¶ 9 We find more substance in his claim that the police improperly coerced him to confess by questioning him about the victim's pregnancy. In Commonwealth v. DeJesus, 567 Pa. 415, 787 A.2d 394 (2001), abrogated on other grounds, Commonwealth v. Cousar, 593 Pa. 204, 928 A.2d 1025 (2007), the Supreme Court of Pennsylvania concluded that DeJesus's "spontaneous, voluntary response" to a detective's remarks about the case were "'reasonably likely to elicit an incriminating response' from [DeJesus], and as such, constituted the 'functional equivalent' of . . . interrogation." Id. at 430-31, 787 A.2d at 403 (quoting Rhode Island v. Innis, 446 U.S. 291, 300 (1980)). In so finding, our Supreme Court determined that it was not the detective's intent that mattered, but simply whether "the detective should have known that his comments and conduct were reasonably likely to evoke an effort on [DeJesus]'s part to defend himself and give his own version of his involvement in the crimes at issue." Id.

¶ 10 Instantly, a legitimate issue arises as to whether Chief Hippensteel's six questions regarding V.R.'s pregnancy were reasonably likely to provoke Appellant's response. Although Chief Hippensteel testified that he was only "driving at the truth," and that he was investigating possible sexual activity besides sexual intercourse, see N.T. Suppression Hearing, at 23, his intent is irrelevant. See DeJesus, supra. Nonetheless, we cannot conclude that Chief Hippensteel could have anticipated Appellant would deny having sexual intercourse with V.R., yet admit to having oral sex with her in order to avoid implicating himself on the more egregious charge. While the defendant in DeJesus discussed his role in the crime in order to deflect the statements made about him by his co-defendants, Appellant admitted his crime voluntarily, having assumed that the lesser crime would act as a shield to the greater crime. Moreover, even if those facts in DeJesus would initially afford him relief, he fails to prove that Chief Hippensteel's conduct "tainted and invalidated his subsequent waiver of rights and statement." Id. at 433, 787 A.2d at 405. The suppression court found, "After the administration of Miranda Warnings was completed, the officer then reviewed with the Defendant his prior statements, which again were conducted and carried out upon videotaped interview." Suppression Ct. Op., filed 9/6/06, at 3. Appellant makes no argument that his eventual waiver of his Miranda rights was involuntary or coerced. Accepting the suppression court's findings, as we must, we would conclude that the post-Miranda review of his statements properly cured any error that may have occurred prior to the reading of his Miranda rights. See Reppert, supra; DeJesus, supra.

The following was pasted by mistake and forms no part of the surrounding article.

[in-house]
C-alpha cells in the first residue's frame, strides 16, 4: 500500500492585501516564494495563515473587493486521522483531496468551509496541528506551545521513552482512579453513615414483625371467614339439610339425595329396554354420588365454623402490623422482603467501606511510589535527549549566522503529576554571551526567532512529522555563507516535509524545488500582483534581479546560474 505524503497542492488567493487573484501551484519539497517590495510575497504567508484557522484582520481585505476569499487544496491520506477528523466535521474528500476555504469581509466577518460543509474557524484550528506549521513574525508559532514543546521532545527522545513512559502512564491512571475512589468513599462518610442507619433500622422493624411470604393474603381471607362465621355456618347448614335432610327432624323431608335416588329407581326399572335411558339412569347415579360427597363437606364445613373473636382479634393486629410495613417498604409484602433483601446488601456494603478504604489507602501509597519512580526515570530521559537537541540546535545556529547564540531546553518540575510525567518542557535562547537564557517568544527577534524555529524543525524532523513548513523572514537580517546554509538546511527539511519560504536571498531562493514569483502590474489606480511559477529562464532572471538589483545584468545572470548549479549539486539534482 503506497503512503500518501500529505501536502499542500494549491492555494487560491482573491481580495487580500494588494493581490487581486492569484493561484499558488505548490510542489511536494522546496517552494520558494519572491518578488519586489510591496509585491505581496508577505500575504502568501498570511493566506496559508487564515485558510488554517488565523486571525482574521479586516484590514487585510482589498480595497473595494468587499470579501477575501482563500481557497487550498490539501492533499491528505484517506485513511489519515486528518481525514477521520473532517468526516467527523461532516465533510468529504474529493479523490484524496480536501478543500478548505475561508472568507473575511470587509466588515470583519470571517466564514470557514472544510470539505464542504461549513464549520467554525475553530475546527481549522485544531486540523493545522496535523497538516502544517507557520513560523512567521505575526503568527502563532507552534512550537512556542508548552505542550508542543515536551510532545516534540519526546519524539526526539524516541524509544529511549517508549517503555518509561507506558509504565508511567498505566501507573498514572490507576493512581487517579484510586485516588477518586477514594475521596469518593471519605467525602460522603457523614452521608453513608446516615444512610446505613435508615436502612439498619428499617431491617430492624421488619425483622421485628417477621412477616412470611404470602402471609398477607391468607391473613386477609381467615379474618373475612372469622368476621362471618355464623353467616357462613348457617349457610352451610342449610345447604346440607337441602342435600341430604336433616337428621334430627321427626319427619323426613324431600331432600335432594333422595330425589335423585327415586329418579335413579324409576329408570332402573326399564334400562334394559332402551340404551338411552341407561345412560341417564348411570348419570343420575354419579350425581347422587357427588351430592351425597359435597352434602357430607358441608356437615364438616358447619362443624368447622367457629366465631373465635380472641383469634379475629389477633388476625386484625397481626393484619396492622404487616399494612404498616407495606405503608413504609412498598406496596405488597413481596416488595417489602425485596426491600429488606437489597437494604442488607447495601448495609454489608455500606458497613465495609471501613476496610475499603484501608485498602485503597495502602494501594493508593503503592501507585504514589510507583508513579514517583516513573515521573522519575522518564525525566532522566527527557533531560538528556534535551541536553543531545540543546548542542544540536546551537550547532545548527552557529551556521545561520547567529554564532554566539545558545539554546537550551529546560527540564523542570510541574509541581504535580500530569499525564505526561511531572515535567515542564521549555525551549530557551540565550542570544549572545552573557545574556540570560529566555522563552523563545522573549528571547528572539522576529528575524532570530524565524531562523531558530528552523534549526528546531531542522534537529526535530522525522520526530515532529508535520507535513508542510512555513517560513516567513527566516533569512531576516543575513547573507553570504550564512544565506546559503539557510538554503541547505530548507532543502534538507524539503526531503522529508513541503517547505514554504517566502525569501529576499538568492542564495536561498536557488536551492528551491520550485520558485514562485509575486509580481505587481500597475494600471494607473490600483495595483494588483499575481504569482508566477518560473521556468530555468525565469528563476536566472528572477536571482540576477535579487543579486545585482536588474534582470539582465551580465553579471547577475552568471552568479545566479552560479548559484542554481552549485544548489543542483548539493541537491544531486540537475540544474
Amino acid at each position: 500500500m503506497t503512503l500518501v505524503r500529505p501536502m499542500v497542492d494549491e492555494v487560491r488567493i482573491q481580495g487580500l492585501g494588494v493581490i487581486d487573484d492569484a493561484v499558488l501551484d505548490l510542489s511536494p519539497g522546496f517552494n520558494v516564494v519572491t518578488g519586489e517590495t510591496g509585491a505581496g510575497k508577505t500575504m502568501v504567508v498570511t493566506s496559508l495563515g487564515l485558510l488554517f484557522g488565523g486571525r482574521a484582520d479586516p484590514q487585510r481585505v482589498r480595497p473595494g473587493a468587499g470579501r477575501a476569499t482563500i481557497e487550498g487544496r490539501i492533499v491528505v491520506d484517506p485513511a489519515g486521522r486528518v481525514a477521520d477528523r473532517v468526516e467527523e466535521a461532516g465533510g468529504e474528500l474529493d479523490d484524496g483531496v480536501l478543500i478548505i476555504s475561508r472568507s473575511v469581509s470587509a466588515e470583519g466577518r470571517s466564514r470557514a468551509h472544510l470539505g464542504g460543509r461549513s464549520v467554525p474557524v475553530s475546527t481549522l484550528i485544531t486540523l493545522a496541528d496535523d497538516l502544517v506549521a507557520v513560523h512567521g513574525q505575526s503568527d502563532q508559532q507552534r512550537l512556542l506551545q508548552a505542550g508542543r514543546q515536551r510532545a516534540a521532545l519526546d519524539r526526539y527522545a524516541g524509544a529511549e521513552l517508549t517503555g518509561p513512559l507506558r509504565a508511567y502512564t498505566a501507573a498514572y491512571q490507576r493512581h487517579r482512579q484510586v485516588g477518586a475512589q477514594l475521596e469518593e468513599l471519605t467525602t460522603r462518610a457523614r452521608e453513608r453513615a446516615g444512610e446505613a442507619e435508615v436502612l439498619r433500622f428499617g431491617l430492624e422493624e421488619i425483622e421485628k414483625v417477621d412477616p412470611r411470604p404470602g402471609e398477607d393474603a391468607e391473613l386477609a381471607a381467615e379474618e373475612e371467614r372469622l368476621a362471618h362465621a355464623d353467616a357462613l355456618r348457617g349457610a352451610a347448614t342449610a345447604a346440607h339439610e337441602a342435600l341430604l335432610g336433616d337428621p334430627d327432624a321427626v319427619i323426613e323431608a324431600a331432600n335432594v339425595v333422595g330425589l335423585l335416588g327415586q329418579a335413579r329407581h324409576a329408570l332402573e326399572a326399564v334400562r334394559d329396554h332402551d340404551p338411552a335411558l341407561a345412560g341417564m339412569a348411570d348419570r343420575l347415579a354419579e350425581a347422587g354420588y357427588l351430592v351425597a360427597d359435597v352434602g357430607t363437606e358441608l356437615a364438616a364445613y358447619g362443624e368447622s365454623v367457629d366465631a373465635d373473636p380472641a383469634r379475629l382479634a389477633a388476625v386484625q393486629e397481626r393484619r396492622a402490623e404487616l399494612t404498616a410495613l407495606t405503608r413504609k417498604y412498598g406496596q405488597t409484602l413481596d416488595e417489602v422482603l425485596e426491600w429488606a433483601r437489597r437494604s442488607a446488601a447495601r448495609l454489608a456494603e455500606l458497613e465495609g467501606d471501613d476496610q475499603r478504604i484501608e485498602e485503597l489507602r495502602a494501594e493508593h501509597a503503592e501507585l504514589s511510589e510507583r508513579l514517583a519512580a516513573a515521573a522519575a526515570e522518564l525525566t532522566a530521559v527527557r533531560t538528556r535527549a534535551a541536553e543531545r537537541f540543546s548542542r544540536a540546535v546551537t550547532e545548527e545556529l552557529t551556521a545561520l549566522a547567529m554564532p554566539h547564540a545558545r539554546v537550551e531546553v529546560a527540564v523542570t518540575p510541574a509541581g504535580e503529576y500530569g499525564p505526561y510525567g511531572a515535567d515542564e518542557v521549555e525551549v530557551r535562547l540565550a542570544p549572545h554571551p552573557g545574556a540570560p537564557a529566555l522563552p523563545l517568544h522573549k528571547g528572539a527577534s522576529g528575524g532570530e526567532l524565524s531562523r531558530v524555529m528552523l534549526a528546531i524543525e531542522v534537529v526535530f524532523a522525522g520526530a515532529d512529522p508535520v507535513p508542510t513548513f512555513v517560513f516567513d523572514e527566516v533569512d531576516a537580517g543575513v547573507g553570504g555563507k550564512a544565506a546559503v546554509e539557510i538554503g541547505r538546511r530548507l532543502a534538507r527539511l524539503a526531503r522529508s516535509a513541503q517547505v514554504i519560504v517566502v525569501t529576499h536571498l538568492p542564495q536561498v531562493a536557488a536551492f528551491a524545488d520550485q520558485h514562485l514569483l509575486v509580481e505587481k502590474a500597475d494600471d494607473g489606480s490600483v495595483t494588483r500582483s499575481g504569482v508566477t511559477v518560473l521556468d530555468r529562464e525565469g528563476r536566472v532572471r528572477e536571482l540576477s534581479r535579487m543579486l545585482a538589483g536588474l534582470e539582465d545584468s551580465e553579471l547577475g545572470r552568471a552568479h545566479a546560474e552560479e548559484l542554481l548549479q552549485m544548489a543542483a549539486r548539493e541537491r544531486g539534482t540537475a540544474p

¶ 11 We conclude that the suppression court properly denied Appellant's omnibus pre-trial motion to suppress. We hold that Appellant was not subject to a custodial interrogation, and that his voluntary waiver of his rights also prevents suppression of his videotaped confession. Accordingly, we affirm.

¶ 12 Judgment of sentence affirmed.